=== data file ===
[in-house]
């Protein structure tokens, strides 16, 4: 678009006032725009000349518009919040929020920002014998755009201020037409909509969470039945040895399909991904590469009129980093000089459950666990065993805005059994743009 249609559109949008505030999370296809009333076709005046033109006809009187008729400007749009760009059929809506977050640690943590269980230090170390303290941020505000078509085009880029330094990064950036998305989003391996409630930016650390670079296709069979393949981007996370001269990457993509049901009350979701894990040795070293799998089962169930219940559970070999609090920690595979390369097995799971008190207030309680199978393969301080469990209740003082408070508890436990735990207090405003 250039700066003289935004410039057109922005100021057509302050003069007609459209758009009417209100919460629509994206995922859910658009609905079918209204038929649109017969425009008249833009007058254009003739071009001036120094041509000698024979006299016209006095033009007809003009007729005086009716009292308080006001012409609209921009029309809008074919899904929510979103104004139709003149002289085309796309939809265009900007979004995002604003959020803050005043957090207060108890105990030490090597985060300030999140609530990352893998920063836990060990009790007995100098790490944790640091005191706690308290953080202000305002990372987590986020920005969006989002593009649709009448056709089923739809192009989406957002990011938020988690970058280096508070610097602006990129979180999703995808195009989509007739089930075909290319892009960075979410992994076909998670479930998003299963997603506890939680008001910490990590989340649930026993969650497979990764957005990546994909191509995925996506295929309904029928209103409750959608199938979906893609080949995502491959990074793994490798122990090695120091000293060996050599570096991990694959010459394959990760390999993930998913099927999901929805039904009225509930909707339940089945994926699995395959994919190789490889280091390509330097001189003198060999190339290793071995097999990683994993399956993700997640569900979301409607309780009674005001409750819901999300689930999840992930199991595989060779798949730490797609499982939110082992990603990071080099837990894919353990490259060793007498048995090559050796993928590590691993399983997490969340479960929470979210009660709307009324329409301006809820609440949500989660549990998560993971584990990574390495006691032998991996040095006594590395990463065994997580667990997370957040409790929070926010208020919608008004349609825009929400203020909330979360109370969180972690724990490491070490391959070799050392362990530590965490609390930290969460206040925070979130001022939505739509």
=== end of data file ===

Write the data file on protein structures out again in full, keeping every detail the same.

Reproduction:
[in-house]
């Protein structure tokens, strides 16, 4: 678009006032725009000349518009919040929020920002014998755009201020037409909509969470039945040895399909991904590469009129980093000089459950666990065993805005059994743009 249609559109949008505030999370296809009333076709005046033109006809009187008729400007749009760009059929809506977050640690943590269980230090170390303290941020505000078509085009880029330094990064950036998305989003391996409630930016650390670079296709069979393949981007996370001269990457993509049901009350979701894990040795070293799998089962169930219940559970070999609090920690595979390369097995799971008190207030309680199978393969301080469990209740003082408070508890436990735990207090405003 250039700066003289935004410039057109922005100021057509302050003069007609459209758009009417209100919460629509994206995922859910658009609905079918209204038929649109017969425009008249833009007058254009003739071009001036120094041509000698024979006299016209006095033009007809003009007729005086009716009292308080006001012409609209921009029309809008074919899904929510979103104004139709003149002289085309796309939809265009900007979004995002604003959020803050005043957090207060108890105990030490090597985060300030999140609530990352893998920063836990060990009790007995100098790490944790640091005191706690308290953080202000305002990372987590986020920005969006989002593009649709009448056709089923739809192009989406957002990011938020988690970058280096508070610097602006990129979180999703995808195009989509007739089930075909290319892009960075979410992994076909998670479930998003299963997603506890939680008001910490990590989340649930026993969650497979990764957005990546994909191509995925996506295929309904029928209103409750959608199938979906893609080949995502491959990074793994490798122990090695120091000293060996050599570096991990694959010459394959990760390999993930998913099927999901929805039904009225509930909707339940089945994926699995395959994919190789490889280091390509330097001189003198060999190339290793071995097999990683994993399956993700997640569900979301409607309780009674005001409750819901999300689930999840992930199991595989060779798949730490797609499982939110082992990603990071080099837990894919353990490259060793007498048995090559050796993928590590691993399983997490969340479960929470979210009660709307009324329409301006809820609440949500989660549990998560993971584990990574390495006691032998991996040095006594590395990463065994997580667990997370957040409790929070926010208020919608008004349609825009929400203020909330979360109370969180972690724990490491070490391959070799050392362990530590965490609390930290969460206040925070979130001022939505739509």